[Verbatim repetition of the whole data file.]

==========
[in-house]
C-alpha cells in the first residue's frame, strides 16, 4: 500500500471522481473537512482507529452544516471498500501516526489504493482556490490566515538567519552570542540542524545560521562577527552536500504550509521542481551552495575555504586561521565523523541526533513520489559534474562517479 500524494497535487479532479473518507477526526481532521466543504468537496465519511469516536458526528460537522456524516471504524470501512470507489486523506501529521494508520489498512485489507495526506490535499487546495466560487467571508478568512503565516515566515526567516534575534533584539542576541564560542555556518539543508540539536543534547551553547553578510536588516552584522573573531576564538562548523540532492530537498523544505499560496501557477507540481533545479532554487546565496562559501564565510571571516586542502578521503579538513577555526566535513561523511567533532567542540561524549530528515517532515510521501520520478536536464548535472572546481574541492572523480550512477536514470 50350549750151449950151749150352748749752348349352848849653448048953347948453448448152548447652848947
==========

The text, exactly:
[in-house]
C-alpha cells in the first residue's frame, strides 16, 4: 500500500471522481473537512482507529452544516471498500501516526489504493482556490490566515538567519552570542540542524545560521562577527552536500504550509521542481551552495575555504586561521565523523541526533513520489559534474562517479 500524494497535487479532479473518507477526526481532521466543504468537496465519511469516536458526528460537522456524516471504524470501512470507489486523506501529521494508520489498512485489507495526506490535499487546495466560487467571508478568512503565516515566515526567516534575534533584539542576541564560542555556518539543508540539536543534547551553547553578510536588516552584522573573531576564538562548523540532492530537498523544505499560496501557477507540481533545479532554487546565496562559501564565510571571516586542502578521503579538513577555526566535513561523511567533532567542540561524549530528515517532515510521501520520478536536464548535472572546481574541492572523480550512477536514470 50350549750151449950151749150352748749752348349352848849653448048953347948453448448152548447652848947